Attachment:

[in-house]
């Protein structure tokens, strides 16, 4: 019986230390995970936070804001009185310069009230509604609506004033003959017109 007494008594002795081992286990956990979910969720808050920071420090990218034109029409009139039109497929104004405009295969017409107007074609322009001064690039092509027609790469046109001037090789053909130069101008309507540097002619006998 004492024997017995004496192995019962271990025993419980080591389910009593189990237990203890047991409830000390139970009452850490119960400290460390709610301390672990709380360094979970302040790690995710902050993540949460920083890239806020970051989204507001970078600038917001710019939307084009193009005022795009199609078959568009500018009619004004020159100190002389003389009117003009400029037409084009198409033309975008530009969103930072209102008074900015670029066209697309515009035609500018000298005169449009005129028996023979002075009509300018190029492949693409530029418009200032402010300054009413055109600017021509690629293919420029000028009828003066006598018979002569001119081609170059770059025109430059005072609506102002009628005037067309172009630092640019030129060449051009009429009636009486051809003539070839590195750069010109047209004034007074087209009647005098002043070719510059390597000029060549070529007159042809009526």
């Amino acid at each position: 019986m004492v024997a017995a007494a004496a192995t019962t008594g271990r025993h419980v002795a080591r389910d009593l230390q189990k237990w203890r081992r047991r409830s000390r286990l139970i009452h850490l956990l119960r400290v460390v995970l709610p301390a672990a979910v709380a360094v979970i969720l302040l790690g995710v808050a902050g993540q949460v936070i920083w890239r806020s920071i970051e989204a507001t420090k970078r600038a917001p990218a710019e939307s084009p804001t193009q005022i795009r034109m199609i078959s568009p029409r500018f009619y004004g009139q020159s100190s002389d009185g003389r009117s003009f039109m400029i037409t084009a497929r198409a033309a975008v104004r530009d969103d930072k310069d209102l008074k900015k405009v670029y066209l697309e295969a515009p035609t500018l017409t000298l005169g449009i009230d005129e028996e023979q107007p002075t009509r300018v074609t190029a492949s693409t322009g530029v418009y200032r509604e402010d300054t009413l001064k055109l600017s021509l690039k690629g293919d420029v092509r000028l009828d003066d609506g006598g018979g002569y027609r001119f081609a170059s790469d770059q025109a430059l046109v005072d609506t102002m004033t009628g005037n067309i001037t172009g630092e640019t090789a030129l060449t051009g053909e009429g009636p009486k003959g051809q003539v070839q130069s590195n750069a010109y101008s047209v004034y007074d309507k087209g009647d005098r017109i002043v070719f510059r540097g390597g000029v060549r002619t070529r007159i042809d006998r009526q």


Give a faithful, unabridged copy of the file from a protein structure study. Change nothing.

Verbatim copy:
[in-house]
């Protein structure tokens, strides 16, 4: 019986230390995970936070804001009185310069009230509604609506004033003959017109 007494008594002795081992286990956990979910969720808050920071420090990218034109029409009139039109497929104004405009295969017409107007074609322009001064690039092509027609790469046109001037090789053909130069101008309507540097002619006998 004492024997017995004496192995019962271990025993419980080591389910009593189990237990203890047991409830000390139970009452850490119960400290460390709610301390672990709380360094979970302040790690995710902050993540949460920083890239806020970051989204507001970078600038917001710019939307084009193009005022795009199609078959568009500018009619004004020159100190002389003389009117003009400029037409084009198409033309975008530009969103930072209102008074900015670029066209697309515009035609500018000298005169449009005129028996023979002075009509300018190029492949693409530029418009200032402010300054009413055109600017021509690629293919420029000028009828003066006598018979002569001119081609170059770059025109430059005072609506102002009628005037067309172009630092640019030129060449051009009429009636009486051809003539070839590195750069010109047209004034007074087209009647005098002043070719510059390597000029060549070529007159042809009526």
């Amino acid at each position: 019986m004492v024997a017995a007494a004496a192995t019962t008594g271990r025993h419980v002795a080591r389910d009593l230390q189990k237990w203890r081992r047991r409830s000390r286990l139970i009452h850490l956990l119960r400290v460390v995970l709610p301390a672990a979910v709380a360094v979970i969720l302040l790690g995710v808050a902050g993540q949460v936070i920083w890239r806020s920071i970051e989204a507001t420090k970078r600038a917001p990218a710019e939307s084009p804001t193009q005022i795009r034109m199609i078959s568009p029409r500018f009619y004004g009139q020159s100190s002389d009185g003389r009117s003009f039109m400029i037409t084009a497929r198409a033309a975008v104004r530009d969103d930072k310069d209102l008074k900015k405009v670029y066209l697309e295969a515009p035609t500018l017409t000298l005169g449009i009230d005129e028996e023979q107007p002075t009509r300018v074609t190029a492949s693409t322009g530029v418009y200032r509604e402010d300054t009413l001064k055109l600017s021509l690039k690629g293919d420029v092509r000028l009828d003066d609506g006598g018979g002569y027609r001119f081609a170059s790469d770059q025109a430059l046109v005072d609506t102002m004033t009628g005037n067309i001037t172009g630092e640019t090789a030129l060449t051009g053909e009429g009636p009486k003959g051809q003539v070839q130069s590195n750069a010109y101008s047209v004034y007074d309507k087209g009647d005098r017109i002043v070719f510059r540097g390597g000029v060549r002619t070529r007159i042809d006998r009526q």